Another week has passed in Syria—has Bashar Assad finally cowed to the power of the UN and agreed to go along with their peace plan? Of course he hasn't. In fact, since the UN monitors arrived in Syria, a reported 850 Syrian civilians have lost their lives. Perhaps that stat isn't all that surprising though, given there are only 15 UN monitors scattered across the whole country.
Last week, we discussed the regime's tactic of attacking areas the monitors have not yet visited and only putting their guns down when the inspectors made an appearance. This week, The Independent reported that the regime is hiding tanks and artillery pieces in government compounds and warehouses the moment monitors arrive. If that wasn't sneaky enough, UN spokesman Ahmad Fawzi revealed to UN TV this week (yes, they have UN TV) that those civvies who do seek out the help of the monitors are "harassed, arrested, or even killed" by Assad's forces as soon as the peacekeepers turn a blind eye. Backed up in an LA Times article, it seems that not only are the monitors failing to stop the violence, in some cases they may even be exacerbating it.
The monitoring mission is in danger of full collapse, and to remedy this some within Team UN are keen to increase the numbers. The intention is to raise the number of monitors to 100, but this could take up to a month, which, considering almost 1,000 people were killed in just a couple of weeks, seems a lot like fiddling while Syria burns.
Others in the international community have grown tired of the peace plan. Alain Jupe, the French foreign minister and a vocal critic of the Syrian regime, said he would push for a Chapter 7 resolution, which basically means he'd support military action if "international peace and security" aren't restored by May. Finally, it seems the outrage at the continued breaches in the peace plan has taken the form of a direct threat—a threat that should've been made a long time ago.
In the midst of all this political foreplay, it's alleged that a massacre took place in Hama when the Syrian army shelled the Masha at-Tayyar district. A hundred people have been killed since the shelling began, and in one instance up to 30 people died when a shell hit a house full of women and children. The devastating aftermath, which can be seen in the video above, captures the brutality of the shelling campaign. FYI, Hama is one of the cities with a UN monitor presence. Wonder if they were monitoring that?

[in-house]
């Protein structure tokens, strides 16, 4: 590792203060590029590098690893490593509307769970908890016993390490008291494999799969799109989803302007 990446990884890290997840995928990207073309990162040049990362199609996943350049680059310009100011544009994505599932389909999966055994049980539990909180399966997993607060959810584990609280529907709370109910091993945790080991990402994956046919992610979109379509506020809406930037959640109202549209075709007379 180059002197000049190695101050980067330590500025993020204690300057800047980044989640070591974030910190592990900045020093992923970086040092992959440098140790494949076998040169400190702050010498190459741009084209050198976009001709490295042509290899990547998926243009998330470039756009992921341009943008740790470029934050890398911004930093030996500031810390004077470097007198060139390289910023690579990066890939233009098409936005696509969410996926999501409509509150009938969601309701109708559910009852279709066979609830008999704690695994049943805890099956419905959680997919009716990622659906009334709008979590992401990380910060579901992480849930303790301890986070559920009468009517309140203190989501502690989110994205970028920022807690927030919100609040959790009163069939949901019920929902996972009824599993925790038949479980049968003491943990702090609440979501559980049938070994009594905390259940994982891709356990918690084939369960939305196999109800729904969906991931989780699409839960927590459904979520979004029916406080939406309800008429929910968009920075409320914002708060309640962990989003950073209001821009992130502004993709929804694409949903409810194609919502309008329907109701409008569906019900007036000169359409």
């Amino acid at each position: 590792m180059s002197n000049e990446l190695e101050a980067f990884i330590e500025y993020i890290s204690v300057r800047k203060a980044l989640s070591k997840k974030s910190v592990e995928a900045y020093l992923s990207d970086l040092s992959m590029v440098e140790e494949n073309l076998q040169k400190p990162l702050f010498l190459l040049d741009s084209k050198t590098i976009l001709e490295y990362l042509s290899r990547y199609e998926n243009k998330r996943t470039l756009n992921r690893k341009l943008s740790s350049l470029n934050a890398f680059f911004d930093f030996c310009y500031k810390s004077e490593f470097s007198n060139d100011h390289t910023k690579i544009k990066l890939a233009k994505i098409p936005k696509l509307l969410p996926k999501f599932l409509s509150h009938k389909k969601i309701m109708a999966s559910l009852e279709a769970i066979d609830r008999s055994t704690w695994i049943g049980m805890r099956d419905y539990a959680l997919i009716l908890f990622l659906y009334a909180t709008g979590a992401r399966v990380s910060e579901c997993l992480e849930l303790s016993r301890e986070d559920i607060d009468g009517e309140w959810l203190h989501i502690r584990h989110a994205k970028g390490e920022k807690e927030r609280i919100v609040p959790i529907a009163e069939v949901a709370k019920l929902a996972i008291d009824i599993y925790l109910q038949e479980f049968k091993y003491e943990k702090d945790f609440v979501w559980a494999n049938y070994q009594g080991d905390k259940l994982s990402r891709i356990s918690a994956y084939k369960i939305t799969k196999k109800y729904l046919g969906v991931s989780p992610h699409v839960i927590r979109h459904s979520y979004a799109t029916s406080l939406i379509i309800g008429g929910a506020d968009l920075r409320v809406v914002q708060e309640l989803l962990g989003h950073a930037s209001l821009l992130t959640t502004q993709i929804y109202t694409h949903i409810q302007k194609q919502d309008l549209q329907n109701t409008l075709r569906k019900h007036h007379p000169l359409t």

The regime hasn't stopped at shelling opposition areas, though. In this video you can see what's reported to be a rebel or anti-regime activist being buried alive by Syrian army soldiers (just to clarify, if you were in any doubt already, it's a pretty gruelling watch). The video has understandably shocked both the media and the opposition, which some activists say is the point. They claim the video was leaked by regime soldiers in an attempt to indimidate the opposition, whilst others have called it a fake. Fake or not, it had its desired effect.
The Free Syrian Army launched a series of attacks across the country in retaliation to the shelling in Hama and Homs. On Tuesday, they struck in the heart of the capital, Damascus, killing three regime officers in targeted killings. Then, on Saturday, it was reported by the BBC that the FSA had launched a sea-borne attack against a military unit on the coast using inflatable dinghies, and that both sides suffered losses.
The break in the "ceasefire" has also increased defections within the Syrian army. The above video reportedly shows a defection of police and members of the infamous 4th brigade (which is led by Assad's brother, Maher) armed with rarely seen anti-air missiles. Which should help with those helicopters bombing Idlib.
A possible problem for the FSA in terms of garnering international support was posed when Abdel Ghani Jawhar, (Lebanon's most wanted Sunni terrorist) blew himself up whilst planting a bomb in Qsair. Jawhar was one of the leaders of Fatah al-Islam and had brought 30 of its warriors to fight the Syrian regime and train the FSA in bomb making, under the banner of the Mujahideen.
In the past, Fatah al-Islam has been responsible for attacks on the UN mission in Lebanon and Lebanese security forces, and is linked to over 200 murders. On top of this, the group is thought to have links to al-Qaeda, which will prove a massive problem for the FSA as, for months, they've dodged accusations that some of their forces are made up of Islamic fundamentalists. This incident will make the international community very wary of supplying the FSA with weapons as they want to avoid the possibility of fanatics grabbing power when Assad falls. Unfortunately, in view of this lack of foreign intervention, the FSA are getting desperate and probably feel they can't afford to be picky when experienced fighters offer their support.
In other news:
Another torture video was leaked showing regime soldiers casually whipping a man's feet with whips and electrical cables.
US Senator and vice-presidential candidate Marco Rubio has joined other Republican politicians in calling for a more "muscular approach" to the situation in Syria and the implementation of "safe zones" to protect civilians.
President Obama announced his signing of an executive order to target companies that help regimes like those in Iran and Syria to use technology to oppress their people.
The crackdown in Syria is having an adverse effect on border trade with Turkey.
Check back next week to see whether the UN mission fails completely. Syrian Slaughter Update: It's like honey for the soul.
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Previously: Syrian Slaughter Update - Week Eleven